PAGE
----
David Sparks on why he prefers to use RSS:
The reason I’ve stuck with RSS is the way in which I work. Twitter is the social network that I participate in most and yet sometimes days go by where I don’t load the application. I like to work in focused bursts. If I’m deep into writing a book or a legal client project. I basically ignore everything else. I close my mail application, tell my phone service to take my calls, and I definitely don’t open Twitter. When I finish the job, I can then go back to the Internet. I’ll check in on Twitter, but I won’t be able to get my news from it. That only works if you go into Twitter much more frequently than I do. That’s why RSS is such a great solution for me. If a few days go by, I can open RSS and go through my carefully curated list of websites and get caught back up with the world.
When Google Reader shut down in 2013, I stopped using RSS. RSS felt like yet another inbox to attend to, so I ditched it and used Twitter instead. But in the past few months, I’ve returned to RSS and I’ve thoroughly enjoyed keeping up with a select few sites.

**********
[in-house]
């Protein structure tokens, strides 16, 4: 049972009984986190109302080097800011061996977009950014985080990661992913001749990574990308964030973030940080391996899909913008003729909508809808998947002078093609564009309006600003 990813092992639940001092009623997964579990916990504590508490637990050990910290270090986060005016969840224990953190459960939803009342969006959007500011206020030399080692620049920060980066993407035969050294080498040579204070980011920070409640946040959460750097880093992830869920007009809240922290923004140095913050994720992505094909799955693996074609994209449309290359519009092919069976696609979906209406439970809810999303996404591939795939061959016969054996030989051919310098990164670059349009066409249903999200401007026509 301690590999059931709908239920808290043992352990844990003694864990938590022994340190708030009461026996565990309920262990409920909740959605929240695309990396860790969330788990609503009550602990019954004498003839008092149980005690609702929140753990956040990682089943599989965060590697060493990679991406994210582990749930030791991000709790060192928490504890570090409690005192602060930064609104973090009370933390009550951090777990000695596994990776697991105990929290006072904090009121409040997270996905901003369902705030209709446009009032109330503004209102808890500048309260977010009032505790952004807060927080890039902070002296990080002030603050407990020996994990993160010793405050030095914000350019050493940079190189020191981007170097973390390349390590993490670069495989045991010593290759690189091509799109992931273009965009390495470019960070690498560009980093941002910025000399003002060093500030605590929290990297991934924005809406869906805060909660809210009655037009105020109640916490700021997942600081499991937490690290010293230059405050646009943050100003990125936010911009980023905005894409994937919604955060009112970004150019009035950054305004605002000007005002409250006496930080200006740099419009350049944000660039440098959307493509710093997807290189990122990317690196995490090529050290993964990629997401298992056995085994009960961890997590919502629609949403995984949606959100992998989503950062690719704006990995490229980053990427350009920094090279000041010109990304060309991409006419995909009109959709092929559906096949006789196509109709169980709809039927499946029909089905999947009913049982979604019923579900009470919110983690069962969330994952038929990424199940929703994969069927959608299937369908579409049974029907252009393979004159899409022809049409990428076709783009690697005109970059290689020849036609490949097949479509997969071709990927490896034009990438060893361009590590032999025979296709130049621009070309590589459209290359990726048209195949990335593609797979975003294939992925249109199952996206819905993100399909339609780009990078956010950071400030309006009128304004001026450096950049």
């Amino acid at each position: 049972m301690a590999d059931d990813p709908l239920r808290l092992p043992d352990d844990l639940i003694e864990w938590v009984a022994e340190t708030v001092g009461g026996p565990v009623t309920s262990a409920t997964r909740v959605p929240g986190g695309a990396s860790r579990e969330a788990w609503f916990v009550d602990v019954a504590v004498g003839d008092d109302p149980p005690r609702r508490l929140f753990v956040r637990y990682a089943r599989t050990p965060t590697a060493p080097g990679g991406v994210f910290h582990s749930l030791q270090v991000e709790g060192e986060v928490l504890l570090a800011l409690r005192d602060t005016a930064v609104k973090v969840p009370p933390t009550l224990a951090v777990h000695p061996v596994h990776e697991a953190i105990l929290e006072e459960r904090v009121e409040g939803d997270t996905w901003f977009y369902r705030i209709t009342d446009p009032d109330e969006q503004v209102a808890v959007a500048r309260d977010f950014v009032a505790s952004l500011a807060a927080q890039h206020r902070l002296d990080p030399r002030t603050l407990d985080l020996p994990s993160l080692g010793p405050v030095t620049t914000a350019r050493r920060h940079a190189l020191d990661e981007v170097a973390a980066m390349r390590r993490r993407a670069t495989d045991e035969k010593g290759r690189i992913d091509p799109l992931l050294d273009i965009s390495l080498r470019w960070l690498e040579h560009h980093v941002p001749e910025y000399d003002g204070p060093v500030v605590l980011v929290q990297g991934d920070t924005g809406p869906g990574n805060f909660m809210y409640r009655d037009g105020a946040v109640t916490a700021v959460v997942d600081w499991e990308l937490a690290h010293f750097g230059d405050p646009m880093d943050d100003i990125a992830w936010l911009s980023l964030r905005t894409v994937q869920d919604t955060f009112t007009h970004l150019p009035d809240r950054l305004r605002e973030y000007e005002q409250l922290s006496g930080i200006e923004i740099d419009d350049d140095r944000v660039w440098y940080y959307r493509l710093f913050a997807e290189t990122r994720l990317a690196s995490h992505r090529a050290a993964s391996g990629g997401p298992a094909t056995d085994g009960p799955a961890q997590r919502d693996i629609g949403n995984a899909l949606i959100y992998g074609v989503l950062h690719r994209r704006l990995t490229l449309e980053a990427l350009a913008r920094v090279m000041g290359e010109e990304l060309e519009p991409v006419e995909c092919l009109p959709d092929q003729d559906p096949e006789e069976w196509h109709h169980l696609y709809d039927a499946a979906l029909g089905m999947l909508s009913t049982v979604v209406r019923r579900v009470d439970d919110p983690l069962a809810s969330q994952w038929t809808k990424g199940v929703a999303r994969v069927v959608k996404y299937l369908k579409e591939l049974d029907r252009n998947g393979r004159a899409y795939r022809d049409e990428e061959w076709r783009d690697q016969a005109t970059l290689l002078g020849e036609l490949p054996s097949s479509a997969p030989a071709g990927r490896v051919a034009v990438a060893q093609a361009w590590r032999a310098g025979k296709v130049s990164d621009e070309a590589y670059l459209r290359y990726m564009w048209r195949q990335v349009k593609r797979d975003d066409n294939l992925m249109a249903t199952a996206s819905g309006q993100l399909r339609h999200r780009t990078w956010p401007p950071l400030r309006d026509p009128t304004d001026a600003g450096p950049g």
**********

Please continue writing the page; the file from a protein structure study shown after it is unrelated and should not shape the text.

My return to RSS was based on two factors:
1) I’m using Twitter was less than I used to. I’m not enjoying it as much as I did. Twitter was how I kept up, but not anymore.
2) I’m using an iPad more. Reading RSS feeds on a tablet-sized device is a great experience.
I completely agree with Sparks advice on subscribing to high signal, low noise sites:
RSS is so easy to implement that it’s a slippery slope between having RSS feeds for just a few websites and instead of having RSS feeds for hundreds of websites. If you’re not careful, every time you open your RSS reader, there will be 1,000 unread articles waiting for you, which completely defeats the purpose of using RSS. The trick to using RSS is to be brutal with your subscriptions. I think the key is looking for websites with high signal and low noise. Sites that publish one or two articles a day (or even one to two articles a week) but make them good articles are much more valuable and RSS feed than sites that published 30 articles a day.